Biology Reference
In-Depth Information
analytical solution. Moreover, Lele (1993) also shows that the estima-
tor of the mean form M can be obtained up to translation, rotation, and
reflection consistently and the covariance parameter K * L K L is
also estimable consistently. However, assuming D = I imposes restric-
tions on the applicability of this model so we next extend the method
to the situation where D
I .
3.13.1 Method of moments estimators
We will first consider a model where the perturbation of landmarks
along the D axes are independent and identical to each other, but the
correlations between landmarks are allowed. That is, we consider the
perturbation model where the covariance structure is given by
K
I D . The main advantage of this model is that there exists a
non-iterative, close form, consistent estimator for the mean form
matrix and the covariance matrix. For notational simplicity, let
* K
K L T
lm ] .
Let e lm denote the squared Euclidean distance between landmarks
l and m . Thus e lm ( X l, 1 X m, 1 ) 2
L
[
X m, 2 ) 2 . Under the Gaussian per-
turbation model, it can be seen that ( X l ,1
( X l ,2
X m ,2 ) 2 are
non-central chi-squared random variables with the same scale param-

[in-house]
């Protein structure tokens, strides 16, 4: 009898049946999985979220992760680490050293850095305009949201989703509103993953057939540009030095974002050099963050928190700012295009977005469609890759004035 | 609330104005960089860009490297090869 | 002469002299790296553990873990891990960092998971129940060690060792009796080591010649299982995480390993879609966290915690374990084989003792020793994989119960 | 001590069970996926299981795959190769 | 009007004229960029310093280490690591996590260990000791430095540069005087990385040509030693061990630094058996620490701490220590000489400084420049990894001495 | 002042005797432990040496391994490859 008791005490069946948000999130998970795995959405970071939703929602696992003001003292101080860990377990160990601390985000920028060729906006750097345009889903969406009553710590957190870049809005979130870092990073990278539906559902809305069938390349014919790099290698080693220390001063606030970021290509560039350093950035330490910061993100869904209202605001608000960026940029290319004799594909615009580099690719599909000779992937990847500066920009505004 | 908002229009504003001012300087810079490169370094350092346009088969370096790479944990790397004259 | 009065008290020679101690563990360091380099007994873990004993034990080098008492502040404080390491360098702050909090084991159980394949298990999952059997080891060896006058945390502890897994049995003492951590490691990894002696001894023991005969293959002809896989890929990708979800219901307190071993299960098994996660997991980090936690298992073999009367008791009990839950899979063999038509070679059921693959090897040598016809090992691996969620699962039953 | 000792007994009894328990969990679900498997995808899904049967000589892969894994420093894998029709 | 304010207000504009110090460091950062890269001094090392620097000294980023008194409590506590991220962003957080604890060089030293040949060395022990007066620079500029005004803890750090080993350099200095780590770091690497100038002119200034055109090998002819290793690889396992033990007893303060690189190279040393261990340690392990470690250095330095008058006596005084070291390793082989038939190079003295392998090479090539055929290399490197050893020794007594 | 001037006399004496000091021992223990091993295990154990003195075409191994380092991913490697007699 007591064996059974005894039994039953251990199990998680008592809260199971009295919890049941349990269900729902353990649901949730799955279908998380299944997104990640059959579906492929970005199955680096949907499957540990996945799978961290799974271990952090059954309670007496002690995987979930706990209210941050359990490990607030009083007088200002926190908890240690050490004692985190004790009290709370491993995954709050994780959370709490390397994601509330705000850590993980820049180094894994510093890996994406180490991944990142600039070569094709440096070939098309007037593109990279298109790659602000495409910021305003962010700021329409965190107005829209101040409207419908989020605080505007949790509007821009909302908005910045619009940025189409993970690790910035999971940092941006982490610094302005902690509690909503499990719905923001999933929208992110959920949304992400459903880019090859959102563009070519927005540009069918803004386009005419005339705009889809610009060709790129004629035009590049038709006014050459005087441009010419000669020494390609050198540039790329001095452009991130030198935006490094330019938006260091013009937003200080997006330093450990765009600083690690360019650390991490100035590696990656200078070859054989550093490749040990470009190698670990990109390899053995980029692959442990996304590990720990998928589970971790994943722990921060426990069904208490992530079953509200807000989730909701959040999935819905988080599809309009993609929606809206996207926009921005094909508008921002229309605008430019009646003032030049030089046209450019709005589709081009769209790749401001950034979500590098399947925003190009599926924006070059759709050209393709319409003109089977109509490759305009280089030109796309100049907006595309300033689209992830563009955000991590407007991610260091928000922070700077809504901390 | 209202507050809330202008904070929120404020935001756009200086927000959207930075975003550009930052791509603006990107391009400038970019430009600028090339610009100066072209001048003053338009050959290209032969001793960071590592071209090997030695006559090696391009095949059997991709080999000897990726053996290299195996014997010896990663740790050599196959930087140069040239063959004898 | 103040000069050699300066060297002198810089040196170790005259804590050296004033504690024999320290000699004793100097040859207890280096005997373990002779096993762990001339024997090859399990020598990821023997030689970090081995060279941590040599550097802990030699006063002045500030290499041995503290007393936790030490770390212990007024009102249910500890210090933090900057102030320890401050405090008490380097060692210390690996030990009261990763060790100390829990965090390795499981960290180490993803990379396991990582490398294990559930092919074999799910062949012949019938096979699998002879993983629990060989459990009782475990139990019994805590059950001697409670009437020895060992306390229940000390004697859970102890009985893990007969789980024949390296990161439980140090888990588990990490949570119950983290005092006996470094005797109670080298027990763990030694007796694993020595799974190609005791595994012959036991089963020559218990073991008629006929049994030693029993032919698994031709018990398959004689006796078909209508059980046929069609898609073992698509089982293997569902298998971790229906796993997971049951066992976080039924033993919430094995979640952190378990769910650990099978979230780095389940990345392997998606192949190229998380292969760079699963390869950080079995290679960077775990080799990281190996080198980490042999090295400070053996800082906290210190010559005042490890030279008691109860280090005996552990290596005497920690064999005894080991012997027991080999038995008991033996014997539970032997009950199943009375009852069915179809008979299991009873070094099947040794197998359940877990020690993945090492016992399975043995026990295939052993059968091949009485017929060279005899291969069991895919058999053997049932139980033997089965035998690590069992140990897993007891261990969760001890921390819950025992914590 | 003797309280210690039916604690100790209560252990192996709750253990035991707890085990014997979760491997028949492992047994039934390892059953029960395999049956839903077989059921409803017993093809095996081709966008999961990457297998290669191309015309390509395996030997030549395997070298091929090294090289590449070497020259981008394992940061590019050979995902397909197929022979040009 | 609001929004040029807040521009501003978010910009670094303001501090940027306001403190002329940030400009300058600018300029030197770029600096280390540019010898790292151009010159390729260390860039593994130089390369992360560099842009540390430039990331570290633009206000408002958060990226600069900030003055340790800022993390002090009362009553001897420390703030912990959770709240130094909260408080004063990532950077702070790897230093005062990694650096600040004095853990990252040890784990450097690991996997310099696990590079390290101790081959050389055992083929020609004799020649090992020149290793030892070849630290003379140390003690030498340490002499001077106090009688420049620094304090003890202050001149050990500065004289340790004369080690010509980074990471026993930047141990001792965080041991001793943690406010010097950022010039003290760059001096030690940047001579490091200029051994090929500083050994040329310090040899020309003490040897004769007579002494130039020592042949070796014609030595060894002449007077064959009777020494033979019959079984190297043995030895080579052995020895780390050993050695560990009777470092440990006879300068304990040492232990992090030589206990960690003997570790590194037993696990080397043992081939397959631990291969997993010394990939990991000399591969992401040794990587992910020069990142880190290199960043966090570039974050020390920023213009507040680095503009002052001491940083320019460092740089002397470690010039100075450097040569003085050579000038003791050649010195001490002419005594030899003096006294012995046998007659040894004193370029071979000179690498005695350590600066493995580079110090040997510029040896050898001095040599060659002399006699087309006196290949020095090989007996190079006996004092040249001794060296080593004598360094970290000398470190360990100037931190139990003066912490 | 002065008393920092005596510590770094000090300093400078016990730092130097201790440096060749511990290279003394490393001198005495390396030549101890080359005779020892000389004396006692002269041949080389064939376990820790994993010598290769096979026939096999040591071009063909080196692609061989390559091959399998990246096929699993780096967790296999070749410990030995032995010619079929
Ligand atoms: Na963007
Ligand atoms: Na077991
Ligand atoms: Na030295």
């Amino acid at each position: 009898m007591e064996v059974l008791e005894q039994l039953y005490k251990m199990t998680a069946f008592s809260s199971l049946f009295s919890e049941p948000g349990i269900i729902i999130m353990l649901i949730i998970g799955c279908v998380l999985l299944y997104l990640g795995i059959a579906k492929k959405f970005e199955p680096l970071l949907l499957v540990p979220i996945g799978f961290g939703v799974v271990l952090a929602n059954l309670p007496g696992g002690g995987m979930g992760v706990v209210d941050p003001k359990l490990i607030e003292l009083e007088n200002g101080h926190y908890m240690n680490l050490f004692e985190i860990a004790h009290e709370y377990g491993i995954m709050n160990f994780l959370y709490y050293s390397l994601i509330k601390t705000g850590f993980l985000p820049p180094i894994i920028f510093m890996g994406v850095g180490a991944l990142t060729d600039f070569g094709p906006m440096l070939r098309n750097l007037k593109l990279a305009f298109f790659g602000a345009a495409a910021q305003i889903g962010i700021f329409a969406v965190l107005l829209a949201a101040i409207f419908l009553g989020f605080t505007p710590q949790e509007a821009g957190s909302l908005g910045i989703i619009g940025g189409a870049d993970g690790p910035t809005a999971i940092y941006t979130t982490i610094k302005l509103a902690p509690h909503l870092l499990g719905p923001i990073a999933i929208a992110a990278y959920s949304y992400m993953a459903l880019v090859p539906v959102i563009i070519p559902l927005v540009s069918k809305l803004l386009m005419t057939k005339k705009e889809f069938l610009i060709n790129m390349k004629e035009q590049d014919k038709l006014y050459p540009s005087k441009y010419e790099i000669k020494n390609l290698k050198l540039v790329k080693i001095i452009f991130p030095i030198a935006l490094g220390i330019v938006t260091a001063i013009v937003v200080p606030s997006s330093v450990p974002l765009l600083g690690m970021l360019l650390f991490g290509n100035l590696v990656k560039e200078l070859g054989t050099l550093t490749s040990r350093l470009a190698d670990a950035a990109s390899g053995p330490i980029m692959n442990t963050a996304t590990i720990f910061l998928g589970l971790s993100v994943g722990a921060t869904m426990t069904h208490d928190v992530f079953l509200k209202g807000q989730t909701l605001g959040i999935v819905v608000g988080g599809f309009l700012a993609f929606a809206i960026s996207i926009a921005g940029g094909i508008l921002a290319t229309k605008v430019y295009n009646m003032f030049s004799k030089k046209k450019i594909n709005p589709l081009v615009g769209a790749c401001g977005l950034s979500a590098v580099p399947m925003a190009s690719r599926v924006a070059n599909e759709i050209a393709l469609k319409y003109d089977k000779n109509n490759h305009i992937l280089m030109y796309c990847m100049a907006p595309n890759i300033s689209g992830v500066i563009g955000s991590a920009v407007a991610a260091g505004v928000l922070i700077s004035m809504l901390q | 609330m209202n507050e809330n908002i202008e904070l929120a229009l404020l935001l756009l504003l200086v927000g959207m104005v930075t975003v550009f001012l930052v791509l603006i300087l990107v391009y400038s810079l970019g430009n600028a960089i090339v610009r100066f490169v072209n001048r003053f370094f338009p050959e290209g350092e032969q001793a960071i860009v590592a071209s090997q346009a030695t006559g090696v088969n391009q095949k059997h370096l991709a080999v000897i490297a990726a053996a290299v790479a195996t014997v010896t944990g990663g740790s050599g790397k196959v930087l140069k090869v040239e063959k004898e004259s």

eter lm ll mm
X m ,1 ) 2 and ( X l ,2
2
em and non-centrality parameters ( m l ,1
m m ,1 ) 2
m m ,2 ) 2 . Because the two axes are perturbed independently, it
follows that e lm is a sum of two independent non-central chi-squared
random
and ( m l ,2
variables
with
common
scale
parameter.
Hence
e lm ~ lm X 2 2 (
lm is the squared Euclidean distance
between landmarks l and m in the true mean form, that is,
lm /
lm ) where
em .
The first two moments of a non-central chi-squared distribution are
given by (Johnson and Kotz, 1970, Chapter 28): E ( e lm ) 2 lm lm and
( m l ,1
m m ,1 ) 2
( m l ,2
m m ,2 ) 2 and lm ll mm
2
lm
e lm = E 2 ( e lm ) - var( e lm ).
var ( e lm ) 4 lm 2
lm lm . It thus follows that
To obtain estimators we equate the sample moments with the popula-
tion moments and solve the resulting equations for the parameters.
Let e lm,i denote the squared Euclidean distance between land-
4
n
å
e lm = 1
marks l and m in the individual “ i ”. Let be the average
e lm , i
n
i = 1
of the squared Euclidean distance between landmarks l and m in n
Search WWH ::




Custom Search